How to Start a High School Alumni Association

by Laurie Brenner

As time passes, it can get harder to track down graduated students for reunions or special school-associated events. A high school alumni association will help support individual graduating class events by keeping an updated list of all school graduates. Before you can arrange special events and ask for donations or dues, you need an association committed to planning and hosting alumni events.

Reach out to high school graduate classmates with whom you are still in contact to form an interest group. Once you've arranged a meeting with this group, have each member of the group communicate with classmates with whom they're still in contact about possibly joining the group.

Meet with school representatives to let them know you are starting a high-school alumni association. Determine whether this is an overall school association for all graduating classes or an individual graduating class association. Ask for a list of graduating students' names and addresses from the school files. This will give you a starting place to help begin creating a list of graduates and starting a database.

Let each member of the interest group take several names from the graduate list to update alumni contact information. Have each interest group person track down the members of the class by contacting other classmates they still know or communicate with on social media websites or by searching online for them. Update the alumni list with current email addresses, street address information or both.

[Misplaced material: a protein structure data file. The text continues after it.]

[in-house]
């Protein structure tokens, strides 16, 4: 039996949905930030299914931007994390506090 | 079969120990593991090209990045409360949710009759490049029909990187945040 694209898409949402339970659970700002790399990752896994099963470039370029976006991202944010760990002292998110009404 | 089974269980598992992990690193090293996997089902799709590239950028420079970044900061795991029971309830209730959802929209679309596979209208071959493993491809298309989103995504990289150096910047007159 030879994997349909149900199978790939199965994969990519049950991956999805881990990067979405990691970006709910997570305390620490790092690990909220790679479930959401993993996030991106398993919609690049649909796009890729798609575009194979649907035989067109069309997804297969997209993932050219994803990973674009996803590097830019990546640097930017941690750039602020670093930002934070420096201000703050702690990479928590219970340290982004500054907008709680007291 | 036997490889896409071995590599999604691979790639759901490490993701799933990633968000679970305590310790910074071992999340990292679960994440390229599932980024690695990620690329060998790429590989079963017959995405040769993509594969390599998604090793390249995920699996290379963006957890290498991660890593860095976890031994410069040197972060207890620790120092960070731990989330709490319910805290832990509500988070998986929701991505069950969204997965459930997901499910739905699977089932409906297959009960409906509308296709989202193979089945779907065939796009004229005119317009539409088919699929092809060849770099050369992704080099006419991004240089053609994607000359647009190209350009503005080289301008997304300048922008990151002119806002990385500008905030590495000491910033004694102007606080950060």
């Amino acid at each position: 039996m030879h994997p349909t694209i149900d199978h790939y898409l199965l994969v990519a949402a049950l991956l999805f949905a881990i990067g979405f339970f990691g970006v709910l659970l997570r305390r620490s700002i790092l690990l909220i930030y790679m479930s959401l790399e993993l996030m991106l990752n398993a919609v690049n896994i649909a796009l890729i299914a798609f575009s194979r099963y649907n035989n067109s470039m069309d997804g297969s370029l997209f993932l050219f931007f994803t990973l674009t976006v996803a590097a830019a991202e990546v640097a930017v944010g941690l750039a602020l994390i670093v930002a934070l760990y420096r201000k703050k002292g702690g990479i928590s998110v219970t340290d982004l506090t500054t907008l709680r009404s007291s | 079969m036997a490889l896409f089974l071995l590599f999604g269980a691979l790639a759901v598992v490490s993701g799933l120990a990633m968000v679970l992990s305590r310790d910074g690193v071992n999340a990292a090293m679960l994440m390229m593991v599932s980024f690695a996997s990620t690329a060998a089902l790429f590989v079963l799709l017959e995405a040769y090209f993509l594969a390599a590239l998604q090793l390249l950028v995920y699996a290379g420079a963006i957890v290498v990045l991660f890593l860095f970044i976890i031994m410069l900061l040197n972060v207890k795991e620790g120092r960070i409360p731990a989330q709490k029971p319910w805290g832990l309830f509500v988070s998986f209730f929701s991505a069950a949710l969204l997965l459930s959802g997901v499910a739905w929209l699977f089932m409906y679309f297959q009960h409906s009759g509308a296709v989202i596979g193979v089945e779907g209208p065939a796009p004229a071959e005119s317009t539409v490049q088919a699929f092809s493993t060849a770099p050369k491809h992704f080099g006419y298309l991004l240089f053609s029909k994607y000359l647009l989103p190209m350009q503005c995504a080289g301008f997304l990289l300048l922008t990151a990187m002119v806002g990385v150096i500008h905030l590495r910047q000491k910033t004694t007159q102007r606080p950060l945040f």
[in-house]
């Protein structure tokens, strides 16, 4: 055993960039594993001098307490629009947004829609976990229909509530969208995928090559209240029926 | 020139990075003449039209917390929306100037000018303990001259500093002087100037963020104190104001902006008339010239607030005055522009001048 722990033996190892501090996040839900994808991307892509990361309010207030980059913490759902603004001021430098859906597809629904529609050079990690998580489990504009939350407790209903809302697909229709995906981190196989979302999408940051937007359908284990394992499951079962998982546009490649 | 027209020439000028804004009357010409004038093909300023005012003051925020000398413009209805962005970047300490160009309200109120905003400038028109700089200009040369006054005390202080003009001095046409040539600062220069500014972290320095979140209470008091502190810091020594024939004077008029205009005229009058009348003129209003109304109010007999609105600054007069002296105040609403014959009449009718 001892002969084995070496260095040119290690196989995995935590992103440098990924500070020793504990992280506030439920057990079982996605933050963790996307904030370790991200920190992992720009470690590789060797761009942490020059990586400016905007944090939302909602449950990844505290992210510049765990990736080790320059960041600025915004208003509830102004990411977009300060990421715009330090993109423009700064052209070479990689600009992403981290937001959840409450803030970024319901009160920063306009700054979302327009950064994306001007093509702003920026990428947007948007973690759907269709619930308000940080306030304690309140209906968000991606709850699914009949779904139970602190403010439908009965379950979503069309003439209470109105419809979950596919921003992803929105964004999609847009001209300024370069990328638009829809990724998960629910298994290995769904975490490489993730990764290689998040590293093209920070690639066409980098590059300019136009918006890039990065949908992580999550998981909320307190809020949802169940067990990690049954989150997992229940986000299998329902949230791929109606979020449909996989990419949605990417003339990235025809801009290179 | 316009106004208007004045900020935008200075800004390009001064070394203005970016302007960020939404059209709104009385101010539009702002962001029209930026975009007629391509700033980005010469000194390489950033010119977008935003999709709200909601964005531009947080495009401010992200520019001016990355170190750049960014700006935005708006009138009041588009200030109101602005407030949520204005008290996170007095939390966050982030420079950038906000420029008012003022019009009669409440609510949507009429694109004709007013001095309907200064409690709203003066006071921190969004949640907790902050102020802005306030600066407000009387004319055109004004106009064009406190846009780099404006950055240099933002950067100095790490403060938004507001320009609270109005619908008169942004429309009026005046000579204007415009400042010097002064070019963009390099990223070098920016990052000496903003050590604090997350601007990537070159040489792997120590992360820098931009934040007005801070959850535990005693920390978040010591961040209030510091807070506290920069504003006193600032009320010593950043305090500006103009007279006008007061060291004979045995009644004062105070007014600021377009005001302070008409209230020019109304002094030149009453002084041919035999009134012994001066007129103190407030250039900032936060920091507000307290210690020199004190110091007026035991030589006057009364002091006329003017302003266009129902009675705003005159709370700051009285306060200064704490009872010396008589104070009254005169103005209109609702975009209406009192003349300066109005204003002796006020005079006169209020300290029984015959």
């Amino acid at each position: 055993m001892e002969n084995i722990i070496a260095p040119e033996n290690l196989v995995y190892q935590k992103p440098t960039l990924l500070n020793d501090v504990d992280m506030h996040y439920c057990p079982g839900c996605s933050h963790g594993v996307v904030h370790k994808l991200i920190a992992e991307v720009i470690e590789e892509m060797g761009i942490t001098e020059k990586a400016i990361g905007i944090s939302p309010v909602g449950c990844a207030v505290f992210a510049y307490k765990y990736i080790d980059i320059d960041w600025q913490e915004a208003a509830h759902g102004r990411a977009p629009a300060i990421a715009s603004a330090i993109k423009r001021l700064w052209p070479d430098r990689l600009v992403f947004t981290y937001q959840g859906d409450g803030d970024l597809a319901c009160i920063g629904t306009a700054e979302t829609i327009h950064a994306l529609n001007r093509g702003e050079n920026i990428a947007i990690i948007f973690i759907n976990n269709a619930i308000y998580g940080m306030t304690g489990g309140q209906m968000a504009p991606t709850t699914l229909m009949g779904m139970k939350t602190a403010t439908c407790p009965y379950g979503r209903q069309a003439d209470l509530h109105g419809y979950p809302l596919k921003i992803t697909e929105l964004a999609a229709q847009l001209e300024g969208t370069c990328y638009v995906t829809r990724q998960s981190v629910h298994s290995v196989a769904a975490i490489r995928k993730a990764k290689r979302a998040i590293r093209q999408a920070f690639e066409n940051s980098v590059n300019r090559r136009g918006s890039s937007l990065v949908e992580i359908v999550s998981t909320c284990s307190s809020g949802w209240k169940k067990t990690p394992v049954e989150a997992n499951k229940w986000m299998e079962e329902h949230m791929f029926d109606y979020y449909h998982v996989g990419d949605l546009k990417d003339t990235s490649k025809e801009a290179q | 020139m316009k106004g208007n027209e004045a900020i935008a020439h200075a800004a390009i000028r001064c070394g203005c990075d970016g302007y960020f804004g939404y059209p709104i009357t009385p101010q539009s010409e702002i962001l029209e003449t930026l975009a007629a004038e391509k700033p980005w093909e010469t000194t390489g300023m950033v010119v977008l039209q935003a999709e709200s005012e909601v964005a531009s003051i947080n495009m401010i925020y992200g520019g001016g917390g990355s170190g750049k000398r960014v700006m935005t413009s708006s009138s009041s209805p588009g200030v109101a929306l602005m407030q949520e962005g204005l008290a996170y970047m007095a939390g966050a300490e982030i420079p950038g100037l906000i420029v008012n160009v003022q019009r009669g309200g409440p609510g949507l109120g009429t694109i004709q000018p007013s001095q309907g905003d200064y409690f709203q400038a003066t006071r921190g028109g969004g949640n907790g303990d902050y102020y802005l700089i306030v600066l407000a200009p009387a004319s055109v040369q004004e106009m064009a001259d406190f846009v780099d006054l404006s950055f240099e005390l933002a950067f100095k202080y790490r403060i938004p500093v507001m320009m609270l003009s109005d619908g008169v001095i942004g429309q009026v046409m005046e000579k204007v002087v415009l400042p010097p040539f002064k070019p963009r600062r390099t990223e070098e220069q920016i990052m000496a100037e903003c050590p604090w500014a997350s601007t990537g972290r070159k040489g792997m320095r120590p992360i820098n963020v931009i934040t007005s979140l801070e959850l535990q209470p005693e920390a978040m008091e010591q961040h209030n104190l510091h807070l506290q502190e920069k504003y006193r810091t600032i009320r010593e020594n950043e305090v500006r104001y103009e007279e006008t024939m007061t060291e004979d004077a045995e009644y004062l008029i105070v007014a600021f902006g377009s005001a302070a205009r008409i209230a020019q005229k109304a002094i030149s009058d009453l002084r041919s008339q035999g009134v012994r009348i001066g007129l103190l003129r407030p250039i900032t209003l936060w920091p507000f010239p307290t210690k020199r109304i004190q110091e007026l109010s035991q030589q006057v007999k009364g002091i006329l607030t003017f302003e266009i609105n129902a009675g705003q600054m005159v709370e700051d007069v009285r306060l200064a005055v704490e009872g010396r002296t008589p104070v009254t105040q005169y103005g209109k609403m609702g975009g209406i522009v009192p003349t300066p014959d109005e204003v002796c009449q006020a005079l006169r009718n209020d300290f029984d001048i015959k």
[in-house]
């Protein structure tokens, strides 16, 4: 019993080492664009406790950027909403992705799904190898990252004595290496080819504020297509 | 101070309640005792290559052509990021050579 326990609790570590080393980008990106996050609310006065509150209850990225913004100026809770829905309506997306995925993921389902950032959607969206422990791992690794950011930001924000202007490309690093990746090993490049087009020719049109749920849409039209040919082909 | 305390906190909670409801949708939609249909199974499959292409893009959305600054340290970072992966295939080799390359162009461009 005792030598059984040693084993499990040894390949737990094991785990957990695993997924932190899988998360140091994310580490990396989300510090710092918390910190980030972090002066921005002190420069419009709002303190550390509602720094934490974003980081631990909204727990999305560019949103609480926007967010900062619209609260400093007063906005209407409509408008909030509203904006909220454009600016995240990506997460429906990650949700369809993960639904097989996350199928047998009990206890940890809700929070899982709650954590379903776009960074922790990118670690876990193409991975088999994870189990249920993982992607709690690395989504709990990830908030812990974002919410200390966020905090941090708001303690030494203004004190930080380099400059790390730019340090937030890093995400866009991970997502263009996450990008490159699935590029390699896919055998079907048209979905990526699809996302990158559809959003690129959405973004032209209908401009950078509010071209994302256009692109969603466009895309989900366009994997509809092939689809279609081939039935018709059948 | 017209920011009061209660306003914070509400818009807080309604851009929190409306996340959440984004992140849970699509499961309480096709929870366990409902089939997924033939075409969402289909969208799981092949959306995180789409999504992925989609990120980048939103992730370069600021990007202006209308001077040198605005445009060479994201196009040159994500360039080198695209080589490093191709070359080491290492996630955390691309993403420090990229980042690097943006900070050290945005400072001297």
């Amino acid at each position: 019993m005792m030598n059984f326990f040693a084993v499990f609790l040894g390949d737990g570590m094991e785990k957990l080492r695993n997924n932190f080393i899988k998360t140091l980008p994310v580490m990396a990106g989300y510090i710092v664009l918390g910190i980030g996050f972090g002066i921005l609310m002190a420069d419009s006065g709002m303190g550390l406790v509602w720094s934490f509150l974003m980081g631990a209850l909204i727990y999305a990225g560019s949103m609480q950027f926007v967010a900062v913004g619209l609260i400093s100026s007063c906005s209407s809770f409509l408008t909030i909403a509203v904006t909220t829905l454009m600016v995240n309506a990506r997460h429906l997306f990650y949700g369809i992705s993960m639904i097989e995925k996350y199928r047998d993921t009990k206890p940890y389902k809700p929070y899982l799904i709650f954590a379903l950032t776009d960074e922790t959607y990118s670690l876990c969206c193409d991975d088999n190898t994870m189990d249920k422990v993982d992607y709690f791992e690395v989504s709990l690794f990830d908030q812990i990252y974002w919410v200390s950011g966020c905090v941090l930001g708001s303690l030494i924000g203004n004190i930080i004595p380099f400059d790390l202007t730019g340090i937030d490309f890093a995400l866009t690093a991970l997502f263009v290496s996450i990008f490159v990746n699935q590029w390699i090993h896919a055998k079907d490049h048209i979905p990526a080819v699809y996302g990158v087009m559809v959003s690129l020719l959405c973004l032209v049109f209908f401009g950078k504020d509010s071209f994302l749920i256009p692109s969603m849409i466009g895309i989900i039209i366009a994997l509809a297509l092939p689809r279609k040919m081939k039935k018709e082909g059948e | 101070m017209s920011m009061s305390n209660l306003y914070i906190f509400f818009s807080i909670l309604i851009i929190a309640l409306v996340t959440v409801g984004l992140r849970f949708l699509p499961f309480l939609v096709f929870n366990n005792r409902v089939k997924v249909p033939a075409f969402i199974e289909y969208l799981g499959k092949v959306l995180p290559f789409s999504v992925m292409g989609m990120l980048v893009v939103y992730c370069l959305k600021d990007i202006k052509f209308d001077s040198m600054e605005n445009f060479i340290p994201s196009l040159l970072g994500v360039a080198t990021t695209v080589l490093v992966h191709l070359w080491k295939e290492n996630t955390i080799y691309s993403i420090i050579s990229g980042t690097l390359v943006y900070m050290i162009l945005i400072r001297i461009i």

Write a letter to alumni graduates that explains the plans to create an alumni association. Ask them to provide updated contact information. Ask those interested in participating in the alumni association to contact members of the interest group.

Establish an agenda for the first-ever meeting of the alumni association. The agenda should include plans for developing the organizational structure of the association such as bylaws, mission statement, plan of action, goals, association officer nominations and elections, and funding structures, if any.

Convene a meeting of those interested in participating on the leadership council or association board. Decide when to hold officer nominations and elections and on the voting mechanism. Organize a committee to be responsible for developing the organization's bylaws and another group to come up with ideas for funding activities such as volunteer donations, annual dues or sponsorships.

Hold officer elections and formalize the organization's bylaws.

Ask for individual volunteers to participate on separate committees to handle association communications, fund-raising activities, dues collections, if established, and reunion events.

Schedule dates for committee meetings, and coordinate upcoming board meetings to include committee updates. For example, plan the next leadership or board meeting date, time and place, and include on the agenda a committee presentation on the proposed association dues structure and suggested fund-raising activities for review and approval.

About the Author

As a native Californian, artist, journalist and published author, Laurie Brenner began writing professionally in 1975. She has written for newspapers, magazines, online publications and sites. Brenner graduated from San Diego's Coleman College.

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